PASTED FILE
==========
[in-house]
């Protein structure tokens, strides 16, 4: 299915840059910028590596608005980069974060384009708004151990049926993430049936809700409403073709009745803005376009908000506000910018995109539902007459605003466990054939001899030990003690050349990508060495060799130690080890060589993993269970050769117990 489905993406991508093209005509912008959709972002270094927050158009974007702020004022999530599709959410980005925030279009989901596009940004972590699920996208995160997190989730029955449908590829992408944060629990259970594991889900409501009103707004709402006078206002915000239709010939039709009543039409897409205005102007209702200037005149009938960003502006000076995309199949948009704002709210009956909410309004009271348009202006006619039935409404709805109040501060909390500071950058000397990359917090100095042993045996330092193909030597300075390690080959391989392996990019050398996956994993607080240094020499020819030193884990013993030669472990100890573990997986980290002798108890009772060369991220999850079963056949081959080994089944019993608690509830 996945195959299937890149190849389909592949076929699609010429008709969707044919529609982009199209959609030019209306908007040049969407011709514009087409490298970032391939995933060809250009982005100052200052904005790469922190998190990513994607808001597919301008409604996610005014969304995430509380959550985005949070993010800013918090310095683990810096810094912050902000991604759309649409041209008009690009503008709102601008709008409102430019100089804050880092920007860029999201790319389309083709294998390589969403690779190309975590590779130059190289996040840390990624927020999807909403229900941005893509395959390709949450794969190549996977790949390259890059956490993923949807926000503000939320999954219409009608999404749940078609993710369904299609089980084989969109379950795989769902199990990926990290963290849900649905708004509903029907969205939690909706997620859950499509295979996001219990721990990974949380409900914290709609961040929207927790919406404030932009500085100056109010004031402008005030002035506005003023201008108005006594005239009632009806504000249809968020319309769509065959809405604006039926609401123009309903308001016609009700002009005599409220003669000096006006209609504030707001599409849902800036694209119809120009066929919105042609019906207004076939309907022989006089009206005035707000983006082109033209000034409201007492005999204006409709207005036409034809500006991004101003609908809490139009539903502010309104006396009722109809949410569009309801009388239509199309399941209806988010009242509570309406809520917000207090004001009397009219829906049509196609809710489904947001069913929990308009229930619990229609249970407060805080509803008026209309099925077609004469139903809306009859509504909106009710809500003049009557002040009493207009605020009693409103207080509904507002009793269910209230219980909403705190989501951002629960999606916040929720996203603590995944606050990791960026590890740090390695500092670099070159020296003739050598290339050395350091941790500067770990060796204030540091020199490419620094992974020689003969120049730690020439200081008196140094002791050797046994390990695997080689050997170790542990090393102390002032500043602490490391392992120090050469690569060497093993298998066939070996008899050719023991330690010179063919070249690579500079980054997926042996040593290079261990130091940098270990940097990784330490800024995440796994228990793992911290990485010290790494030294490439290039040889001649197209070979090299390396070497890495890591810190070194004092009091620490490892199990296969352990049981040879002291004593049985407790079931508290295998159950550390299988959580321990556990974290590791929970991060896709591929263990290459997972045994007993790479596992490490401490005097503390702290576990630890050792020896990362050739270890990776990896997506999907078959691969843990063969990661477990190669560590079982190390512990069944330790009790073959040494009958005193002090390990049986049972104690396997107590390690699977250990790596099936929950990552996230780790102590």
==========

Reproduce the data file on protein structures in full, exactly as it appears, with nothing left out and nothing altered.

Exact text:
[in-house]
């Protein structure tokens, strides 16, 4: 299915840059910028590596608005980069974060384009708004151990049926993430049936809700409403073709009745803005376009908000506000910018995109539902007459605003466990054939001899030990003690050349990508060495060799130690080890060589993993269970050769117990 489905993406991508093209005509912008959709972002270094927050158009974007702020004022999530599709959410980005925030279009989901596009940004972590699920996208995160997190989730029955449908590829992408944060629990259970594991889900409501009103707004709402006078206002915000239709010939039709009543039409897409205005102007209702200037005149009938960003502006000076995309199949948009704002709210009956909410309004009271348009202006006619039935409404709805109040501060909390500071950058000397990359917090100095042993045996330092193909030597300075390690080959391989392996990019050398996956994993607080240094020499020819030193884990013993030669472990100890573990997986980290002798108890009772060369991220999850079963056949081959080994089944019993608690509830 996945195959299937890149190849389909592949076929699609010429008709969707044919529609982009199209959609030019209306908007040049969407011709514009087409490298970032391939995933060809250009982005100052200052904005790469922190998190990513994607808001597919301008409604996610005014969304995430509380959550985005949070993010800013918090310095683990810096810094912050902000991604759309649409041209008009690009503008709102601008709008409102430019100089804050880092920007860029999201790319389309083709294998390589969403690779190309975590590779130059190289996040840390990624927020999807909403229900941005893509395959390709949450794969190549996977790949390259890059956490993923949807926000503000939320999954219409009608999404749940078609993710369904299609089980084989969109379950795989769902199990990926990290963290849900649905708004509903029907969205939690909706997620859950499509295979996001219990721990990974949380409900914290709609961040929207927790919406404030932009500085100056109010004031402008005030002035506005003023201008108005006594005239009632009806504000249809968020319309769509065959809405604006039926609401123009309903308001016609009700002009005599409220003669000096006006209609504030707001599409849902800036694209119809120009066929919105042609019906207004076939309907022989006089009206005035707000983006082109033209000034409201007492005999204006409709207005036409034809500006991004101003609908809490139009539903502010309104006396009722109809949410569009309801009388239509199309399941209806988010009242509570309406809520917000207090004001009397009219829906049509196609809710489904947001069913929990308009229930619990229609249970407060805080509803008026209309099925077609004469139903809306009859509504909106009710809500003049009557002040009493207009605020009693409103207080509904507002009793269910209230219980909403705190989501951002629960999606916040929720996203603590995944606050990791960026590890740090390695500092670099070159020296003739050598290339050395350091941790500067770990060796204030540091020199490419620094992974020689003969120049730690020439200081008196140094002791050797046994390990695997080689050997170790542990090393102390002032500043602490490391392992120090050469690569060497093993298998066939070996008899050719023991330690010179063919070249690579500079980054997926042996040593290079261990130091940098270990940097990784330490800024995440796994228990793992911290990485010290790494030294490439290039040889001649197209070979090299390396070497890495890591810190070194004092009091620490490892199990296969352990049981040879002291004593049985407790079931508290295998159950550390299988959580321990556990974290590791929970991060896709591929263990290459997972045994007993790479596992490490401490005097503390702290576990630890050792020896990362050739270890990776990896997506999907078959691969843990063969990661477990190669560590079982190390512990069944330790009790073959040494009958005193002090390990049986049972104690396997107590390690699977250990790596099936929950990552996230780790102590």